Naming the Newborn’ is an immensely important tradition; people from all walks of life flood the parents with advices, and different ideas, and make the tradition even more exciting and extraordinary. However, all in all, they perceive that the name can have a professional and long-term impact. Therefore, they respect the parents’ decisions when they opt for that name which is often connected to their culture, emotions, community, or the religious beliefs.
Our name is our gift! And, it reflects who we are; it distinguishes us from millions of people, and allows us to shine in the spotlight as well. Though, you can think that it’s a common thing. But, when we canvass the rituals narrowly, we discover that our ancestors were right; names have their effects, and their effects make a significant difference in our lives, relationships, careers, and emotions. Besides, there are several other factors too, that play a substantial part in name giving ceremony; birth order, time, day, date, weather, elements of nature, and much more. The influence of these factors still matter, and even the people of the richest society ponder these factors before naming their newborns.
Now, let’s discuss regarding the ‘Name Giving Tradition and Ritual’ around the world, and perceive how it molds the perception of our society and keeps our faith in it.
In the West, this tradition has a religious and cultural touch; parents with strict religious beliefs often opt for the name through the baptism ceremony; it’s a cleansing and blessing practice which is performed by the Christian churches, either by pouring the water on the head of an infant, or by immersing him in the water. During this process, the child is often dressed in the white dress, and the parents stay with him/her as well as the witnesses. This ritual is rather common in the west. But, remember that it’s strictly for the Christians. And, there are some Christians too who differ with this culture. In a way, if I say, they don’t have a particular interest in the religious beliefs, it would be utterly right.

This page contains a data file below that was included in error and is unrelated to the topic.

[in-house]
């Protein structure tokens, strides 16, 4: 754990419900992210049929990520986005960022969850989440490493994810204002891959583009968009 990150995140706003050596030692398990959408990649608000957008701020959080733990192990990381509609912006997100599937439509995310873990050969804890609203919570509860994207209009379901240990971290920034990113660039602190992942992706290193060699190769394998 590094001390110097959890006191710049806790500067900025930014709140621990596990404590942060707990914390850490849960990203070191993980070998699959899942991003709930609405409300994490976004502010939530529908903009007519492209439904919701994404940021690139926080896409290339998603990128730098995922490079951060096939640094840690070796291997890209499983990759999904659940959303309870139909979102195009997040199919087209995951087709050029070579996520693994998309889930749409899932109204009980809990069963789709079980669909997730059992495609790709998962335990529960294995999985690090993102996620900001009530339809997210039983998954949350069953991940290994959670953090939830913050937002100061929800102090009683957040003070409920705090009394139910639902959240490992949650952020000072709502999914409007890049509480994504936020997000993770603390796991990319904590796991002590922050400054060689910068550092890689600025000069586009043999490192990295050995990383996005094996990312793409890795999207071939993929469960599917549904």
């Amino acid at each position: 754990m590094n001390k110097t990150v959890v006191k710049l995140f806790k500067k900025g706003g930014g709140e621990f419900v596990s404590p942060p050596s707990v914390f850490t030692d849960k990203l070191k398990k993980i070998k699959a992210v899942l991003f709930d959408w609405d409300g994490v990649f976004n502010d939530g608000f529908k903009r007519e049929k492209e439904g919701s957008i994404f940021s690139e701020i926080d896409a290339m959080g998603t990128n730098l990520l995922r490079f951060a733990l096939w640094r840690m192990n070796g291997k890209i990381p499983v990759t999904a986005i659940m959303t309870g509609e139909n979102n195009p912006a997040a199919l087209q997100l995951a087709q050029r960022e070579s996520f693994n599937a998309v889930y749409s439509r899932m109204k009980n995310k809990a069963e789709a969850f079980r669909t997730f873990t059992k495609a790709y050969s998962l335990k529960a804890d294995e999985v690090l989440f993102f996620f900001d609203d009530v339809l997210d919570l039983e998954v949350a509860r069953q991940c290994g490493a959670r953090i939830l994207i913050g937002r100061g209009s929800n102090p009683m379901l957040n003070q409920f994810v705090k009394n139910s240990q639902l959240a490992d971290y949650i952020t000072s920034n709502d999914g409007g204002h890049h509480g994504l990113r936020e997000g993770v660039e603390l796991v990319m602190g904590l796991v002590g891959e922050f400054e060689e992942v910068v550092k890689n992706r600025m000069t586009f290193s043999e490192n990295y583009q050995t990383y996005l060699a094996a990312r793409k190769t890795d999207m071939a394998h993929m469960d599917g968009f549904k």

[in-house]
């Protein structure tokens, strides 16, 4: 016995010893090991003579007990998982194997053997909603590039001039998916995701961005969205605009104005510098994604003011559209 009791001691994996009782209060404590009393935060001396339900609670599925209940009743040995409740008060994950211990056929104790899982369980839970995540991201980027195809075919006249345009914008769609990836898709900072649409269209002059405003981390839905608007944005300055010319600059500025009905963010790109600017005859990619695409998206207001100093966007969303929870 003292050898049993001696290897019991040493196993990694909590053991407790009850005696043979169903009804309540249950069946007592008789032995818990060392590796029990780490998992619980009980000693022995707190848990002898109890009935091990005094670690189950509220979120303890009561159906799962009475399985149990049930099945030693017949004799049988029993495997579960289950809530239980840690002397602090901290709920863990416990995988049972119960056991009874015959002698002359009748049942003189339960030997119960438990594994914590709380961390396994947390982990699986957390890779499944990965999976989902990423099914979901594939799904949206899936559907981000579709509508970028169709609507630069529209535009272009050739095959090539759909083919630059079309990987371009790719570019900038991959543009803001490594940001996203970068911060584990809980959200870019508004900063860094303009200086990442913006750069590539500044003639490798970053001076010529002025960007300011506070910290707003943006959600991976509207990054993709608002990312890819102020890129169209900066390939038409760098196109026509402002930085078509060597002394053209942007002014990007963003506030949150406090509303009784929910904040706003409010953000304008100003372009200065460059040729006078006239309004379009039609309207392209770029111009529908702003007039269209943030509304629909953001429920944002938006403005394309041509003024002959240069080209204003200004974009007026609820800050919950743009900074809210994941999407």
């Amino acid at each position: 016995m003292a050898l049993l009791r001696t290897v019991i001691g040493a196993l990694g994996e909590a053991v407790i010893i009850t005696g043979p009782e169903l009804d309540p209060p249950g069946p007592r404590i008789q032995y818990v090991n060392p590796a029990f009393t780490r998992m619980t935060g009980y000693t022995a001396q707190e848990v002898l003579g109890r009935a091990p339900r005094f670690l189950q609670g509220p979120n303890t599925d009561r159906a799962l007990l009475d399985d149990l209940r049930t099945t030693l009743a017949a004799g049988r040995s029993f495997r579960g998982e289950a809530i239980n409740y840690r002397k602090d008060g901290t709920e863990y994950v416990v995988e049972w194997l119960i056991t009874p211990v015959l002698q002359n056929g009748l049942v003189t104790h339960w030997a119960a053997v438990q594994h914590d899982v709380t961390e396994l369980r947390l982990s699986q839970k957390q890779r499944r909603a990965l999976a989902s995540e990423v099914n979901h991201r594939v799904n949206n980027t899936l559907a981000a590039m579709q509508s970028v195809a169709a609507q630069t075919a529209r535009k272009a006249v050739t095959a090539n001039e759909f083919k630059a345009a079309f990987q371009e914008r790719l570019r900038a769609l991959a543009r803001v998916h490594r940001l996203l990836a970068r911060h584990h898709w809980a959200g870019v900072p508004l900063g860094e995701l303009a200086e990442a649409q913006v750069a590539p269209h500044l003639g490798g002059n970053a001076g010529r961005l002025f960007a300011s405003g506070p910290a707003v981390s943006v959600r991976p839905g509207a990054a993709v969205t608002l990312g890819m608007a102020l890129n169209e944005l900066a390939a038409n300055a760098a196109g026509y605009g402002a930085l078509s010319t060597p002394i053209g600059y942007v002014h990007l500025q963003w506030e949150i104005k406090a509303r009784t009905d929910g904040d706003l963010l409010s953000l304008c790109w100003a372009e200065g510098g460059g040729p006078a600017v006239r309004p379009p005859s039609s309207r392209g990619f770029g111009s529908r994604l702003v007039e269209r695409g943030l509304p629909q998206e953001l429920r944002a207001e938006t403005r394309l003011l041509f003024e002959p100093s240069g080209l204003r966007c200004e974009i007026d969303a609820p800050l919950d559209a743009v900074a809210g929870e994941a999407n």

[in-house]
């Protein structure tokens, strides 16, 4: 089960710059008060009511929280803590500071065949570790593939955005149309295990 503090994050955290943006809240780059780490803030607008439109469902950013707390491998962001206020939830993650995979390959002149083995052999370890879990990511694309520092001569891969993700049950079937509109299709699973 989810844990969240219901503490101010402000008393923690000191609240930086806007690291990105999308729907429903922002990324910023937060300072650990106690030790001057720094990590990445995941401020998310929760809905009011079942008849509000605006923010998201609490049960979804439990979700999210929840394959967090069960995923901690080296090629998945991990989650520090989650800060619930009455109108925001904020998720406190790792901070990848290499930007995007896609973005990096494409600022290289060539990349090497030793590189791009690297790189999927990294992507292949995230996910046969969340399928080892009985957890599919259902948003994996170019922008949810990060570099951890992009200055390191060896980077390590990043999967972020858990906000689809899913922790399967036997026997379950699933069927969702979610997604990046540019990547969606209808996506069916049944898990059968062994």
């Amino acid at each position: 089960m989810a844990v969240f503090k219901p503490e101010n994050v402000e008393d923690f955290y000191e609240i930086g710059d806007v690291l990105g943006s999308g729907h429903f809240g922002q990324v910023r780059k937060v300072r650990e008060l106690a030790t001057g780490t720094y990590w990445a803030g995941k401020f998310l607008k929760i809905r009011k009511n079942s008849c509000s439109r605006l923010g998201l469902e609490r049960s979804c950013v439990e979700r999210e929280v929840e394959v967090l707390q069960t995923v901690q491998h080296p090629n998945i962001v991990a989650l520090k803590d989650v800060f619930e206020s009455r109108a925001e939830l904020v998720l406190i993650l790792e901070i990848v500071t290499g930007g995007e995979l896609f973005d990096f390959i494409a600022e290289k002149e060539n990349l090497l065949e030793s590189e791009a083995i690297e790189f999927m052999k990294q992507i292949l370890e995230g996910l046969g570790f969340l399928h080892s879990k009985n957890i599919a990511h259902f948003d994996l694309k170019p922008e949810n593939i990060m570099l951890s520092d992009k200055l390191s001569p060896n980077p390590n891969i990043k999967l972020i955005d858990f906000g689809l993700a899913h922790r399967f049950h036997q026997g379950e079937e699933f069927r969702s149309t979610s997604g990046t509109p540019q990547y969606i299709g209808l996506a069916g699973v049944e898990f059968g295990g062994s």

For instance: in the USA, parents who aren’t interested in the baptism ceremony arrange a normal name giving ceremony with their friends and family members, since they believe that the child would be able to make his/her own choices when he/she would be old enough to perceive the facets of life. Maximally, they use bible during the ceremony and move their finger over the pages; when they stop over some word, if it’s appropriate as a name and also defines good meanings, they pick it as their baby’s name. However, in case the word is not appropriate, they repeat the process until they don’t find a good name.
Generally, the name giving ceremonies begin with the introduction, where parents give the concise explanation regarding why they held the ceremony, and what their dreams are regarding the future of their child. After that, during their speech, they shed light on those significant people – grandparents, friends, and etc. – who can play an important role in their child’s future and take vows from them. It’s kind of like an emotional moment that make everyone feel terrific inside and out. After that, the parents, or the loved ones, introduce other interesting activities as well – planting of trees, releasing balloons, lighting of candles, and etc. – that perfume everything and spread happy feelings a million times.